- Adjustable rate mortgage, or ARM. This higher-risk mortgage option comes with an interest rate (generally lower to start) that may change over time based on current interest rates. Usually, however, there’s a cap on how high your interest rate can get.
If interest rates get lower, you may have the option of refinancing (essentially replacing your existing mortgage with a new one) to take advantage of more favorable interest rates or terms.
When you choose a mortgage loan, you’ll decide how long a period of time you want to pay it off in full — its “term.” The most common mortgage terms are 15 years and 30 years. When choosing the term of your mortgage, it’s important to consider the pros and cons:
- Longer-term loans:
- Pros: Lower monthly payments.
- Cons: Higher interest rates. More interest paid over time = higher total cost.
- Shorter-term loans:
- Pros: Lower interest rates. Significantly less interest paid over time = lower total cost.
- Cons: Higher monthly payments.
- Government-backed loans. The most common type of government mortgage loan is the FHA loan, which is a loan insured by the US Federal Housing Administration. The US Department of Veterans Affairs, US Department of Agriculture, and some state and local governments also offer other government-backed mortgage loan programs.
- Conventional loans. Most mortgage loans take this form. Since these loans are not insured by the government, they’re considered higher-risk.
“Which type of mortgage is right for me,” you’re asking? The answer depends on many variables, including your income, credit score, how much of a down payment you can afford, and whether you’re a first-time homebuyer. For example, FHA loans — with their reduced financial requirements and lower down payments — are designed to help lower-income or first-time homebuyers afford a home. But FHA loans also require upfront and ongoing mortgage insurance payments (see below). If you have a high credit score and stable income, a conventional loan may get you the lowest monthly payment.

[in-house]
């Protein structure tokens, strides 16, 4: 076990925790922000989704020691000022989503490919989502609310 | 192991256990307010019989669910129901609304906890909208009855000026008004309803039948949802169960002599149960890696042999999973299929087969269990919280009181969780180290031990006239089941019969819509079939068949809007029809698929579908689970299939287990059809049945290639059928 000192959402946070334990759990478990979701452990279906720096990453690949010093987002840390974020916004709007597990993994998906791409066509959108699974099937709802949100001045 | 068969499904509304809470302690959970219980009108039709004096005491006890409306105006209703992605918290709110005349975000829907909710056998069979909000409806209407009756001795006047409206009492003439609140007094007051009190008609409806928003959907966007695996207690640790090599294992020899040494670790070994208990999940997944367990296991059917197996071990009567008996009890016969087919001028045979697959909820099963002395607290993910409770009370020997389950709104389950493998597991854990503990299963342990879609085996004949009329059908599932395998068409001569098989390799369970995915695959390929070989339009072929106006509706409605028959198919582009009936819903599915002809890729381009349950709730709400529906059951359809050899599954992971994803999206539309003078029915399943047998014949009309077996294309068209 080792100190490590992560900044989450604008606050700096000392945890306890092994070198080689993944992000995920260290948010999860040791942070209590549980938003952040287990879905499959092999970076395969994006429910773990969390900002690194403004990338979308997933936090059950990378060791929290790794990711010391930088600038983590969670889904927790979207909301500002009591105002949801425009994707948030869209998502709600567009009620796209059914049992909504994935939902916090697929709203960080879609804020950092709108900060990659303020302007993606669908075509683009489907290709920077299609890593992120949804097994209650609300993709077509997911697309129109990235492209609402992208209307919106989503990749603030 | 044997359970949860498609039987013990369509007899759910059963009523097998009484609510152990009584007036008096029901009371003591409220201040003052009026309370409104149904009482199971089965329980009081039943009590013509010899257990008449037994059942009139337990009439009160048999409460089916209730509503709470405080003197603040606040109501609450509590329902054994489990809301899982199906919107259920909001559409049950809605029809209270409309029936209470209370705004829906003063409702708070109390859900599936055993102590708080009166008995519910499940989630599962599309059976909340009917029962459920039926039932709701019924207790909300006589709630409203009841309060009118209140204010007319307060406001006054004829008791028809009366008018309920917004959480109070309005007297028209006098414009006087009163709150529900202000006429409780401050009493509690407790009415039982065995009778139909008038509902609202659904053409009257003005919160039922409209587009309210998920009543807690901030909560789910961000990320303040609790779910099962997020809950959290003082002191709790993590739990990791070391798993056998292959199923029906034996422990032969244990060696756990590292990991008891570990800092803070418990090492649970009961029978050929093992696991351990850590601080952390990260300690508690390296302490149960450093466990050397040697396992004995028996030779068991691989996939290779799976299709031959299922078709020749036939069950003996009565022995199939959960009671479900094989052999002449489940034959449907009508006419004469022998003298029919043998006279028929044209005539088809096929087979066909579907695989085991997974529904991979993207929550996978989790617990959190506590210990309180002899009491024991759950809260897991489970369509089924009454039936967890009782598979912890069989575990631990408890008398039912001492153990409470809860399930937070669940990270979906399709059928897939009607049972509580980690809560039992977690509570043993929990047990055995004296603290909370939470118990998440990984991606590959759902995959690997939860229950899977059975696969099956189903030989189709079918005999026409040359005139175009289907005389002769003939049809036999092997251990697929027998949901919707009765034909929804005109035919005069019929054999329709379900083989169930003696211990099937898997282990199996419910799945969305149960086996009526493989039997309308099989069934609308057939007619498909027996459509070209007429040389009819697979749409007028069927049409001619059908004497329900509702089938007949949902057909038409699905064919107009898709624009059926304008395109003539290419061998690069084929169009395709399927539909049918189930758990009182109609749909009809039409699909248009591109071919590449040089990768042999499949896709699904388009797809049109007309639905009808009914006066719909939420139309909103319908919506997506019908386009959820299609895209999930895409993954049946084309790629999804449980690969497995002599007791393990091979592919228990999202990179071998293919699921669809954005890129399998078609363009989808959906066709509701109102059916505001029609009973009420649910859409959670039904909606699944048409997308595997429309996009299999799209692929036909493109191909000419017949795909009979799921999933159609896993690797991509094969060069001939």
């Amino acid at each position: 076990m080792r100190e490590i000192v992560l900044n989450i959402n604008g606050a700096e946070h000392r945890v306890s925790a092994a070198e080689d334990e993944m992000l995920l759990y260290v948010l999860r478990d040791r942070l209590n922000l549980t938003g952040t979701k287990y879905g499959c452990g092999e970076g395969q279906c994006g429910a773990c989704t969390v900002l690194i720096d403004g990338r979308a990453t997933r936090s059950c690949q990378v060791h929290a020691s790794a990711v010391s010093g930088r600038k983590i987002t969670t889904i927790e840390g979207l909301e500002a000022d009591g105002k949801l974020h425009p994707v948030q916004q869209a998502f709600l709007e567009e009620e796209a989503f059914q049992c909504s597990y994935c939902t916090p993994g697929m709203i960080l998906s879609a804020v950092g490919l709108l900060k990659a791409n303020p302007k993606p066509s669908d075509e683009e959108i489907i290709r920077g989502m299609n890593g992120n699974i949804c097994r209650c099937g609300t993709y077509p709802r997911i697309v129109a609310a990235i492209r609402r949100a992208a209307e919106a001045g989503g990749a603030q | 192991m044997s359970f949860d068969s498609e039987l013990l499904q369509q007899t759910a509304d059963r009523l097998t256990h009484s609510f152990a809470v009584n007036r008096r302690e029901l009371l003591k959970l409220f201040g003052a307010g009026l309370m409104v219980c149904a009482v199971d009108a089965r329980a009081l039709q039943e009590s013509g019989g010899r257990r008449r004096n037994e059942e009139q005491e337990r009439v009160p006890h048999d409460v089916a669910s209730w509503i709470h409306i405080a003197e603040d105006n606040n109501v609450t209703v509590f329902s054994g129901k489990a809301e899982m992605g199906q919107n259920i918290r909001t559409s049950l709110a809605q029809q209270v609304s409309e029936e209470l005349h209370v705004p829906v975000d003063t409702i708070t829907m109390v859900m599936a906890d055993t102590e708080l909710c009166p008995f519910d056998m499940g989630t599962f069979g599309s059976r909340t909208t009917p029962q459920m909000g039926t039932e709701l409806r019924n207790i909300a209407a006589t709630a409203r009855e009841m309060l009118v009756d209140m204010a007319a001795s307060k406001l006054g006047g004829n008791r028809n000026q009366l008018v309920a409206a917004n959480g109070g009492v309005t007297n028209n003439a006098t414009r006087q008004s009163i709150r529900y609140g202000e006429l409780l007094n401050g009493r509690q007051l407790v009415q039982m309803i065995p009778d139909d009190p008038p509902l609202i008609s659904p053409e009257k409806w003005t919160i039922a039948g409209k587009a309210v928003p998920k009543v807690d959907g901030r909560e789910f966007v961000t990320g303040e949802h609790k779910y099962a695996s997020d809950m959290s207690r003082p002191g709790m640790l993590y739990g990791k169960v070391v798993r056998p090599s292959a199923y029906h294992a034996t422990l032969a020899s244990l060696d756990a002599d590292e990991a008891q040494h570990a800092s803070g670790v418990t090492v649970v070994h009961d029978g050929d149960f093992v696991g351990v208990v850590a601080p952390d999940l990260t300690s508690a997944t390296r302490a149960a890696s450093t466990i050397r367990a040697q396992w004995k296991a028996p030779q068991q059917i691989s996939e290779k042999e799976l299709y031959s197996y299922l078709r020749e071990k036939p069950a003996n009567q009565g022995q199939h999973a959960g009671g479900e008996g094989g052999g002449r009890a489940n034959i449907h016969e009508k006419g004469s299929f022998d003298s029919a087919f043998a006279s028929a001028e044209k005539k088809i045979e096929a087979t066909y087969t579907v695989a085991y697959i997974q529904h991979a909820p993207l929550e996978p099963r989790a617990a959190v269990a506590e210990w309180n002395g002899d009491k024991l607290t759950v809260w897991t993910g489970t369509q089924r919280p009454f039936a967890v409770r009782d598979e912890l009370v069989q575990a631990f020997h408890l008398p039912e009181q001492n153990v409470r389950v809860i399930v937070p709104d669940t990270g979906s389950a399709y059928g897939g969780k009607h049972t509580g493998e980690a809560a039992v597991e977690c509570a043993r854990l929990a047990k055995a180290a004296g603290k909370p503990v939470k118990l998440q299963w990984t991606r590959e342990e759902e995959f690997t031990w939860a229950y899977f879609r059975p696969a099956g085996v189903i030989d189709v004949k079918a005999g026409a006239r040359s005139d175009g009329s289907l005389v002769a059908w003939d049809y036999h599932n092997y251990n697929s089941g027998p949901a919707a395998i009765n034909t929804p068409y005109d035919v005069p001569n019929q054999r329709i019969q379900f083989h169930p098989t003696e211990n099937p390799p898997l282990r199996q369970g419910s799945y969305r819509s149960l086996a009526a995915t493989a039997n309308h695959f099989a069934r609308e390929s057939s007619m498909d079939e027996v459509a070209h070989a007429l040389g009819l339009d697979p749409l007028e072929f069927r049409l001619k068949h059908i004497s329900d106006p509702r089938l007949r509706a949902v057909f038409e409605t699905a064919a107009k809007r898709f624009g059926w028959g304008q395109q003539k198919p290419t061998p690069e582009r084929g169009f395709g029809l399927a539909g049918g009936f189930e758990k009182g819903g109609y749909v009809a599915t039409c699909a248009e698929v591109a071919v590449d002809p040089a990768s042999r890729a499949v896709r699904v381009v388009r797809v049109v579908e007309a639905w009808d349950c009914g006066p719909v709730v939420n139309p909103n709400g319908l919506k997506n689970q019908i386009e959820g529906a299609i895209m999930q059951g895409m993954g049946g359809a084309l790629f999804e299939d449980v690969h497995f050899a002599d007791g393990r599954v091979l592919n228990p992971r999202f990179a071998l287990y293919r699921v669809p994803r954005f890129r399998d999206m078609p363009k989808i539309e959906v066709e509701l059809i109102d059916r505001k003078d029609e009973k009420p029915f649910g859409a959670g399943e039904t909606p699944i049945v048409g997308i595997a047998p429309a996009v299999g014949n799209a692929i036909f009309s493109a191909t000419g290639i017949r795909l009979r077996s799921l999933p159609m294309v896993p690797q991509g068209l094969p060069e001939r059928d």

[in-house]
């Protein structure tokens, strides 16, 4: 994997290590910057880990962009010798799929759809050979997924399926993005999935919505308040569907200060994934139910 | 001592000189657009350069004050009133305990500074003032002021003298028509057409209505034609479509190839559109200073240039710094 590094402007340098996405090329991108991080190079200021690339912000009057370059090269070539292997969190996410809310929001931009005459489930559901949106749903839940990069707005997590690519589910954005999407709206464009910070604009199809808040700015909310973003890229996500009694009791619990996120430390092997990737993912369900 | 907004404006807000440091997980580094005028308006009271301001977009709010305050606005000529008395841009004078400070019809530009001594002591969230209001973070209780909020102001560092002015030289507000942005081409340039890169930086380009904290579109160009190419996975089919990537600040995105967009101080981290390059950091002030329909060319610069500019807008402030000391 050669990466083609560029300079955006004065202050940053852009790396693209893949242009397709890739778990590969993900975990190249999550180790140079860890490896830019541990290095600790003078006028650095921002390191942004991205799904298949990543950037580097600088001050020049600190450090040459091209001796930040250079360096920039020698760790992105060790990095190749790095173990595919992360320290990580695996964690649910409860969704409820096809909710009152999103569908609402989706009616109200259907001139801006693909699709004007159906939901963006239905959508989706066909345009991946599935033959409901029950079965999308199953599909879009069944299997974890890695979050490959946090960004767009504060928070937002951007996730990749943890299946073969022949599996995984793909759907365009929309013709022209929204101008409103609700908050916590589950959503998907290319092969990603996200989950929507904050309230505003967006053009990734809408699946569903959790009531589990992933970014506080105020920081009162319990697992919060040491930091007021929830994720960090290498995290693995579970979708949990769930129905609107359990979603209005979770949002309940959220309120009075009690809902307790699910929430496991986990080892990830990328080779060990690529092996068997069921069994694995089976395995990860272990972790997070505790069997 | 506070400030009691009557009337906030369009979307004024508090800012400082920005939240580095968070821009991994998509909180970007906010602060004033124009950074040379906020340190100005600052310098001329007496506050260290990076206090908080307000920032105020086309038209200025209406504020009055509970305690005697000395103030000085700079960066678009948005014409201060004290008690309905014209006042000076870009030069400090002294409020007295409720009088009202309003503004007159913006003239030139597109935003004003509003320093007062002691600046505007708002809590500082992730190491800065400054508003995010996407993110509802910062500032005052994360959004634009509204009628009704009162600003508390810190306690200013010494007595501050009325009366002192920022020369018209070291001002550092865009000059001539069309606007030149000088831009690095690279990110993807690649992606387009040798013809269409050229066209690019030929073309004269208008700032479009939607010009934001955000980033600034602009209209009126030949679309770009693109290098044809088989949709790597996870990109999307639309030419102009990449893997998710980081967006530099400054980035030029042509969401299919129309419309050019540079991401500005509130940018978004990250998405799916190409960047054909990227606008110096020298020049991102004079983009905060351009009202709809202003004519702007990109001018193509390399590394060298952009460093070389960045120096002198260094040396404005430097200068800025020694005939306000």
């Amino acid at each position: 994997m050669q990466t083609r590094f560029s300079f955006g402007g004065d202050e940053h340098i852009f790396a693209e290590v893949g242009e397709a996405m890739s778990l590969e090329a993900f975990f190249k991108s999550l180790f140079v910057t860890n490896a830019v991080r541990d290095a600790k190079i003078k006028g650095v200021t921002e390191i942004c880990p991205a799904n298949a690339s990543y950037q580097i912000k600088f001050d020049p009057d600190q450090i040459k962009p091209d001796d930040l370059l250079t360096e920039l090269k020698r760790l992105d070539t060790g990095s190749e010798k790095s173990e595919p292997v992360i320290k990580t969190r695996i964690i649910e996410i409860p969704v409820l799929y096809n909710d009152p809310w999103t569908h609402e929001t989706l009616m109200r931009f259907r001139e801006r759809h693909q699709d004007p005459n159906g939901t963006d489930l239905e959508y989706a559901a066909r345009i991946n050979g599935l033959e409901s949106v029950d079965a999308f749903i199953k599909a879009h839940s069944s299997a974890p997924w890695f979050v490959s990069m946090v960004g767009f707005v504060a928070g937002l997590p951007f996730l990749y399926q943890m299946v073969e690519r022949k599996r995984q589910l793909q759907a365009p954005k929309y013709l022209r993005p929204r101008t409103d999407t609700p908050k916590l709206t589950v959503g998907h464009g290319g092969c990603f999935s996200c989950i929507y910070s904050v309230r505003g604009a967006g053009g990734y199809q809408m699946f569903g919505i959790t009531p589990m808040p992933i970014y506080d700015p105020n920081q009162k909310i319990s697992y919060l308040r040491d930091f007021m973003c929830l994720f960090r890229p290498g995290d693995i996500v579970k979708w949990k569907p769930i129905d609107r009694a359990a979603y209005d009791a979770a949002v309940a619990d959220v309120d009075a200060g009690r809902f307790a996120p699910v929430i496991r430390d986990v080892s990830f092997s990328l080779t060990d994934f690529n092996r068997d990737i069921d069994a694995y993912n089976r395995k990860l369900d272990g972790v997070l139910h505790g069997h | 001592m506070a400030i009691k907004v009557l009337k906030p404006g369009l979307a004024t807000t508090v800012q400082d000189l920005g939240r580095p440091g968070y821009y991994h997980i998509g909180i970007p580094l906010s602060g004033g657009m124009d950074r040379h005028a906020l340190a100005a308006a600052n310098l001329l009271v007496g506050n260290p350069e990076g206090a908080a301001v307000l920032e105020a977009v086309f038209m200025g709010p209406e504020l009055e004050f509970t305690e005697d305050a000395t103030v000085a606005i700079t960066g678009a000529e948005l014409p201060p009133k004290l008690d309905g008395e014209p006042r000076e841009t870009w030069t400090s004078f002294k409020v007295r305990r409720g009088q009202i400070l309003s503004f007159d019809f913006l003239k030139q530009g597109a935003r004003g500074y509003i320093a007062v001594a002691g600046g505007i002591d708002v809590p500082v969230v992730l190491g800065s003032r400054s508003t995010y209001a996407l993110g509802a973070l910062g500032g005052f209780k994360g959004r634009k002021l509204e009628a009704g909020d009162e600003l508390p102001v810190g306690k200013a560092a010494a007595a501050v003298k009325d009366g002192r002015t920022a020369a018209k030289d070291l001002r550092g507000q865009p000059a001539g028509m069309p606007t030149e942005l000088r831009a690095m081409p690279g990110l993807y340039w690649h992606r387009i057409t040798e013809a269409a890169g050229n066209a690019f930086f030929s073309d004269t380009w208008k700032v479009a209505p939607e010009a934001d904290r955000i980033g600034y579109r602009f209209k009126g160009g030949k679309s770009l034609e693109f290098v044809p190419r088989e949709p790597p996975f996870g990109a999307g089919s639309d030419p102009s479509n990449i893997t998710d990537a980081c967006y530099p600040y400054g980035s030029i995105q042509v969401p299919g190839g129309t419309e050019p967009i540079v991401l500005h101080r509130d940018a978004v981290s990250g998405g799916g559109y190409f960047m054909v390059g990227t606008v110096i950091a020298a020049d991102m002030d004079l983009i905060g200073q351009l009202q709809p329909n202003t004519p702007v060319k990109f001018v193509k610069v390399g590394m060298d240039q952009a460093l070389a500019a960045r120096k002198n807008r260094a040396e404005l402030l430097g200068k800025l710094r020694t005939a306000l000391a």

What Other Costs Come with a Mortgage?
Beyond principal and interest, several other costs accompany a mortgage, including:
- Closing costs. Homebuyers, sellers, and lenders all have to pay costs and fees to close on your mortgage (e.g., escrow fees, title insurance, recording fees, transfer taxes, realtor commissions, mortgage lender origination fees). Your agreement will spell out all closing costs.
- Taxes. As a homeowner, you’re required by law to pay annual property taxes. Most mortgage lenders make these payments on your behalf, using an escrow account you pay into over time.
- Homeowners insurance. Most likely, your lender will require you to purchase homeowners insurance. This helps to ensure that their investment — your home — will be protected from loss or damage for the duration of your loan agreement. Typically, homeowners insurance is also paid on your behalf by your mortgage servicer using your escrow account.
- Private mortgage insurance, or PMI, MAY also be required by your lender. This insurance is only required for higher-risk mortgage loans. It helps protect lenders from financial loss in the event you default on making payments. This, too, will be lumped in with your monthly payments. (Note: Borrowers with PMI may be able to get rid of it after meeting certain requirements.)
How Does Paying Off a Mortgage Work?
Your monthly mortgage payments will pay different amounts toward principal and interest over time. Lenders’ very fancy word for this schedule is “amortization,” and here’s what it looks like:
- At first, the bulk of your payment will go toward paying off interest. That’s because your loan balance is still so high. When you calculate your interest using your agreed-upon interest rate, it’s just a big chunk o’ change.
- Eventually, more of your payment will go toward paying off your principal. Over time, you’ll owe less interest on your remaining loan balance.
- You can reduce the overall interest you pay by paying off a mortgage faster. Depending on the requirements of your agreement, you may be able to pay off your loan faster than your agreed-upon term. If you pay more money toward your mortgage each month, that naturally reduces the amount of interest you’ll pay over time. (When you’re shopping for a mortgage, ask if there’s a prepayment penalty. Avoid having one if possible.)
- Bottom line, the longer it takes you to pay off your loan, the more interest you’ll pay. So, if it’s within your capacity, paying off a mortgage faster is worth the effort
And that, dear reader, is everything you really need to know about how mortgages work. That wasn’t so hard, was it?